Hamilton looked at the polygyny puzzle in two groups of the Vespidae family: the subfamily Polybiinae and the genus Polistes belonging to the subfamily Polistinae (Richards and Richards 1951). Polybiinae are mostly swarm founding wasps, where colony reproduction happens by swarming with several fertilized queens. In most species of this subfamily, there are at least several queens that engage in egg-laying on each nest (Ducke 1914; Richards and Richards 1951). In the case of swarm founding wasps, the problems posed by polygyny is extremely severe due to the high number of egg laying queens. In this case, Hamilton noticed, the probability is higher to obtain colonies where individuals are almost unrelated to each other.

The situation is slightly different in the partially polygynous and partially monogynous Polistes, as wasps of this genus show different modes of nest foundation depending on the climate and on the latitude (Richards and Richards 1951). Hamilton wrote: “The geographic distribution of the association phenomenon in Polistes is striking” (Hamilton 1964b, 37). Polisteshave different modes of colony foundation that go from mostly monogynous in colder regions to polygynous in the tropics. In temperate regions, usually, several wasps contribute to the foundation of the nest, but one of them becomes the only egg-laying and dominant one (Pardi 1942, 1948). The rest of the wasps, the auxiliaries or subordinates cannot reproduce and, if any, they succeed in laying only a few eggs. But with many of Polistes species, mostly in warmer climates, nest foundation is carried out by two or more fertilized queen-sized wasps (Pardi 1942, 1948). This condition led in earlier studies on Polistes to discuss whether the polygyny at nest foundation in Polistes was real or fictitious (Pardi 1942).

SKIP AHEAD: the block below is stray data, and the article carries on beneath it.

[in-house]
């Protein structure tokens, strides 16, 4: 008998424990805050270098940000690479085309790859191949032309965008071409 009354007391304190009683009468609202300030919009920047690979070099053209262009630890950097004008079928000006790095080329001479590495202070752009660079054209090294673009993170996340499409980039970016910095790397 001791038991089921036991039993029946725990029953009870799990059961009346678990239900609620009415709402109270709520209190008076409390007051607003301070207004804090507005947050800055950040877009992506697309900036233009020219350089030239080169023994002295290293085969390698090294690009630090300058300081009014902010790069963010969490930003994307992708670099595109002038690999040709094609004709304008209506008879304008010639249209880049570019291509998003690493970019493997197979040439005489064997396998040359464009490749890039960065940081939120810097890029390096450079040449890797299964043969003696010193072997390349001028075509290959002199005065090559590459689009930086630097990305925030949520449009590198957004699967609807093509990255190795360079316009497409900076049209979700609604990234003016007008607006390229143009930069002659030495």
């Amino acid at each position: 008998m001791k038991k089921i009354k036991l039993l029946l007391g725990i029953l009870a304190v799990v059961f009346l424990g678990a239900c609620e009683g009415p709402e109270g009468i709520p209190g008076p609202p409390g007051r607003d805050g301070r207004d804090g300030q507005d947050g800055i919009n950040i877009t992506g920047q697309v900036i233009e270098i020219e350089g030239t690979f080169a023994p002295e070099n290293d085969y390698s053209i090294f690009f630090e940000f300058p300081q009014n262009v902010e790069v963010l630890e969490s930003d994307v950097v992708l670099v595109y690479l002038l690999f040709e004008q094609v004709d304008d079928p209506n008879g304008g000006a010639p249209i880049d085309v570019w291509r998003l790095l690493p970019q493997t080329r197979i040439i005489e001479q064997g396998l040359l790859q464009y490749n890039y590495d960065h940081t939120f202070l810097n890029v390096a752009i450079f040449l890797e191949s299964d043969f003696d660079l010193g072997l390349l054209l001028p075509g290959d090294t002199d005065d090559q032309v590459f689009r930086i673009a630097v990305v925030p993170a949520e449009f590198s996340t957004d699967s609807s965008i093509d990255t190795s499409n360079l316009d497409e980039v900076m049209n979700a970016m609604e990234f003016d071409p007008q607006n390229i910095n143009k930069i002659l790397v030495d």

Hamilton thought that, hierarchy formation in Polistes posed a challenge to his hypothesis, as he found difficult to explain the ready acceptance of non-reproductive roles by the auxiliaries (Hamilton 1964b). Although Hamilton was not able to explain this phenomenon, he mentioned that: “There is good reason to believe that the initial nest-founding company is usually composed of sisters, which brings the phenomenon closely into line with the pleometrosis of the polybiines” (Hamilton 1964b, 37). Some years later, Hamilton was still puzzled by whether or not the foundresses of Polistes nests were actually sisters or not. In a letter to M.J. West-Eberhard who had recently published an article in Science about the evolution of social behavior in Polistes (West-Eberhard 1967), Hamilton asked West- Eberhard about the evidence she had the degree of relatedness among the founding wasps in two different species of Polistes (West-Eberhard 1967, 1969).